An Innovative Approach for Advanced Physician Training and Patient-Specific Rehearsal
Episode 593

Ziad Rouag, President and CEO at BIOMODEX

An Innovative Approach for Advanced Physician Training and Patient-Specific Rehearsal

In this episode, we are excited to feature a thought leader in life sciences and health care – Ziad Rouag. Ziad is the President and CEO of Biomodex, a digital health company offering enhanced 3D printing.

In this podcast, he talks about the various applications of enhanced 3D printing in the medical device sector. He also shares how his company’s product can improve difficult and complicated surgeries, increase the comfort level of physicians, and reduce variability.

Ziad shares his thoughts on leveraging novel technology to continually improve health care, doing things a little differently, and the possibility of 3D printing to revolutionize medicine. You can hear the excitement and enthusiasm in Ziad‘s voice as he shares about Biomodix. If you’re a med device company looking to leverage tools like this to grow your business, this is a podcast you should listen to!

 

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An Innovative Approach for Advanced Physician Training and Patient-Specific Rehearsal

Episode 593

About Ziad Rouag

Ziad is an Operational Executive and entrepreneur in the medical device industry, advising leading incubators and startups with over 20 years of experience. Before joining Biomodix as President and CEO, Ziad served as the head of Toxicology Pharmacokinetics, a regulatory clinical data management, and statistics at JUUL Labs, a venture-funded startup that developed the breakthrough nicotine delivery system. Altria actually acquired them. Previously Ziad served as the vice president, preclinical, regulatory and clinical affairs for Piku Bypass Fogarty Institute for Innovation of Incubation, a venture-funded startup that developed a breakthrough endovascular arterial-venous bypass system, really just spearheading a highly successful clinical trial and e launch and setting the ground for a US Eyedea Zayat for their served as the vice president. Preclinical, Regulatory Quality and Clinical Affairs for Altura Medical, Lumberton Medical Acquisition, a venture-funded startup that developed a modular Pendergraft for treating complex abdominal aortic aneurysms. He is an extraordinary innovator and just a thought leader in the life sciences industry But health care overall.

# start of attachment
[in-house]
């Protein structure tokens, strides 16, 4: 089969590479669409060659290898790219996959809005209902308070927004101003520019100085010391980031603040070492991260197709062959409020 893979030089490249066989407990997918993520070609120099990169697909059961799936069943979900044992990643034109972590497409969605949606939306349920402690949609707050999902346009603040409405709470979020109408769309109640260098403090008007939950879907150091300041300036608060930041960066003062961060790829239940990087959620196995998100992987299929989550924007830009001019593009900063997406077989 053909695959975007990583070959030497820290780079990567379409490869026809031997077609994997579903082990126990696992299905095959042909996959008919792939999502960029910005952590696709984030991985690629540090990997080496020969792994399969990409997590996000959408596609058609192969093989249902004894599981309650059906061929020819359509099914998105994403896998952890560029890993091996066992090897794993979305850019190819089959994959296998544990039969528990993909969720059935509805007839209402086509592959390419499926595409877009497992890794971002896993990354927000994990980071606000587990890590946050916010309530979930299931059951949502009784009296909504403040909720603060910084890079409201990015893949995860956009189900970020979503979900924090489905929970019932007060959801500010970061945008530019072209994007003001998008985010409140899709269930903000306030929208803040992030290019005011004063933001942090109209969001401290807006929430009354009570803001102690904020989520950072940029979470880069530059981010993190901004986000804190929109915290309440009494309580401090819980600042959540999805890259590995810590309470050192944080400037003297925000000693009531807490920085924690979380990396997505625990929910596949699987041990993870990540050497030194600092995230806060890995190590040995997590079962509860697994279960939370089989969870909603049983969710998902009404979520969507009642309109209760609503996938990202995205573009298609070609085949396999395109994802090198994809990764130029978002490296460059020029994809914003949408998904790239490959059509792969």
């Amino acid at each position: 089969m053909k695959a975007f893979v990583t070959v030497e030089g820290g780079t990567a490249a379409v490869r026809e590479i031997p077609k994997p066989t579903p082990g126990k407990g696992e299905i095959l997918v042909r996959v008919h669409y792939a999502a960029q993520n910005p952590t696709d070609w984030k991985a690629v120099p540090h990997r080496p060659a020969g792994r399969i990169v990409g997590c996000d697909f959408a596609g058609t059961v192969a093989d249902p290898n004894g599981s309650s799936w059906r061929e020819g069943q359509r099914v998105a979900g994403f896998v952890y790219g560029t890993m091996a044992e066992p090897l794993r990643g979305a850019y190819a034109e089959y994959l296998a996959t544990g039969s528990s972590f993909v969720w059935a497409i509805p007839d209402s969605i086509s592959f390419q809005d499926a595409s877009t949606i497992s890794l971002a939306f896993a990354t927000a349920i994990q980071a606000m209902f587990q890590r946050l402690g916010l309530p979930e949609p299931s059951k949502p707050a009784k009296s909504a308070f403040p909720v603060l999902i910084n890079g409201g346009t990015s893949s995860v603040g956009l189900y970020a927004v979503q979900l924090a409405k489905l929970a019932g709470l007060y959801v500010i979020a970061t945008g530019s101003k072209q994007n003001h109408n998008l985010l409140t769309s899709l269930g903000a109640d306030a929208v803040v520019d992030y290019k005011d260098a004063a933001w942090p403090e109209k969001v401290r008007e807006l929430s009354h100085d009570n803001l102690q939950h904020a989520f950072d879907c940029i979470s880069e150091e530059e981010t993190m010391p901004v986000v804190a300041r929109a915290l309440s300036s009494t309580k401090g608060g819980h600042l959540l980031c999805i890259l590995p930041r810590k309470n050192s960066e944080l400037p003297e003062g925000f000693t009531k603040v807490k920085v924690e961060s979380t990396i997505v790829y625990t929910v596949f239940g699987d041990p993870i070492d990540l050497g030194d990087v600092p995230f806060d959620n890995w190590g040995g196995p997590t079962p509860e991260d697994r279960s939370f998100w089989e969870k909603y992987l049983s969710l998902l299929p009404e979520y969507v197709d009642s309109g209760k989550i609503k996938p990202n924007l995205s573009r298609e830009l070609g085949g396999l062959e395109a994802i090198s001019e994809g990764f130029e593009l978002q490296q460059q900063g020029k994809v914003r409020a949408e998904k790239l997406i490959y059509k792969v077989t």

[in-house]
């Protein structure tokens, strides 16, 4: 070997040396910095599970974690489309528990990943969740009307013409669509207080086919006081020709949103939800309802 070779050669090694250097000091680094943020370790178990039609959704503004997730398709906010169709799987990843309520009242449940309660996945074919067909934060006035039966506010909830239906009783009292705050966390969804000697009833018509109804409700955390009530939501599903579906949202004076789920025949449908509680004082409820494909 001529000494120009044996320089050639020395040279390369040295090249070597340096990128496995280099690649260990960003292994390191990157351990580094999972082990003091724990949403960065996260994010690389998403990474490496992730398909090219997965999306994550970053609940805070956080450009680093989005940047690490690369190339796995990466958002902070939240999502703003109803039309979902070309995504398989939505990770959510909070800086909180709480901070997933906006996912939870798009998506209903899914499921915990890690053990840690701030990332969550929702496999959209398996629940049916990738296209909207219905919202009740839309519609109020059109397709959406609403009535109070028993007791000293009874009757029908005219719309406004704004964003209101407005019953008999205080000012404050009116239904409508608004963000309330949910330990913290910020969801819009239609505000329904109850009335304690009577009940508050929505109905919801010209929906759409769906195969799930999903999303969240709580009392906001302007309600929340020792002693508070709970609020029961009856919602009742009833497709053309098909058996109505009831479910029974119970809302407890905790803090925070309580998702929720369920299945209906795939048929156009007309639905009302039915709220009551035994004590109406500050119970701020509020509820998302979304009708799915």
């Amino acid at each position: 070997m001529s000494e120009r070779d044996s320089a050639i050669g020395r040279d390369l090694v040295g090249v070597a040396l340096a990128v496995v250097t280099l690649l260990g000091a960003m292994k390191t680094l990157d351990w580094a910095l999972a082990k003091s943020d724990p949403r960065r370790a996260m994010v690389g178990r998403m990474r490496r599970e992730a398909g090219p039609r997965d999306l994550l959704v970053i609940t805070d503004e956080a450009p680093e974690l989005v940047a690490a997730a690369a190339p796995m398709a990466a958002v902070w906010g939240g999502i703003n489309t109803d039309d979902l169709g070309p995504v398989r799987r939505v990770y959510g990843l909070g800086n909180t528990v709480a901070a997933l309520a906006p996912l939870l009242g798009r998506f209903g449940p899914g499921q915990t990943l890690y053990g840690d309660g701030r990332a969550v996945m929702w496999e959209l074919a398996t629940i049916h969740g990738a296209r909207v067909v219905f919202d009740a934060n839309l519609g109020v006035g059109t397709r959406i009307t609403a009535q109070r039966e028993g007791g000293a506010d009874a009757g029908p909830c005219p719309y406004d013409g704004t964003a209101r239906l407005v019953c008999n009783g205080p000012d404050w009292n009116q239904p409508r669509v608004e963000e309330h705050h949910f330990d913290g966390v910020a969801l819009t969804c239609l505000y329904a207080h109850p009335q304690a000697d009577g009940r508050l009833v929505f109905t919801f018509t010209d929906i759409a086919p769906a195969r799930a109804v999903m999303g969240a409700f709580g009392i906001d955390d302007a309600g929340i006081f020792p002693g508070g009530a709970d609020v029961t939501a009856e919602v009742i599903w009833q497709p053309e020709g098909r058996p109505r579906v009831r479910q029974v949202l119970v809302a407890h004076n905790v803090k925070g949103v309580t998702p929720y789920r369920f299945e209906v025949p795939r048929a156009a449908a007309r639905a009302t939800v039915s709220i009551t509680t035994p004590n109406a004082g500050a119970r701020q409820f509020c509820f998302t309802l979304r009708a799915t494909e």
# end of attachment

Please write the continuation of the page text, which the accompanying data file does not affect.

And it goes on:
An Innovative Approach for Advanced Physician Training and Patient-Specific Rehearsal with Ziad Rouag, President and CEO at BIOMODEX transcript powered by Sonix—easily convert your audio to text with Sonix.

An Innovative Approach for Advanced Physician Training and Patient-Specific Rehearsal with Ziad Rouag, President and CEO at BIOMODEX was automatically transcribed by Sonix with the latest audio-to-text algorithms. This transcript may contain errors. Sonix is the best audio automated transcription service in 2020. Our automated transcription algorithms works with many of the popular audio file formats.

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Saul Marquez:
Welcome back to the Outcomes Rocket, Saul Marquez here, and today I have the privilege of hosting Ziad Rouag. He is an Operational Executive and entrepreneur in the medical device industry, advising leading incubators and startups with over 20 years of experience. Prior to joining Biomodex as President and CEO, Ziad served as the head of Toxicology Pharmacokinetics, a regulatory clinical data management and statistics at JUUL Labs, a venture funded startup that developed the breakthrough nicotine delivery system. Altria actually acquired them. Previously Ziad served as the vice president, preclinical, regulatory and clinical affairs for Piku Bypass Fogarty Institute for Innovation of Incubation, a venture funded startup that developed a breakthrough endovascular arterial venous bypass system, really just spearheading a highly successful clinical trial and e launch and setting the ground for a US Eyedea Zayat for their served as the vice president. Preclinical, Regulatory Quality and Clinical Affairs for Altura Medical, Lumberton Medical Acquisition, a venture funded startup that developed a modular Pendergraft for treating complex abdominal aortic aneurysms. He is an extraordinary innovator and just a thought leader in the life sciences industry But health care overall. And so today we’re going to be diving into his work at Biomodex, where he is the President and CEO to talk about the solutions that they’re providing to our industry in this time of drastic need. So, ZIad, such a pleasure to have you here on the podcast today.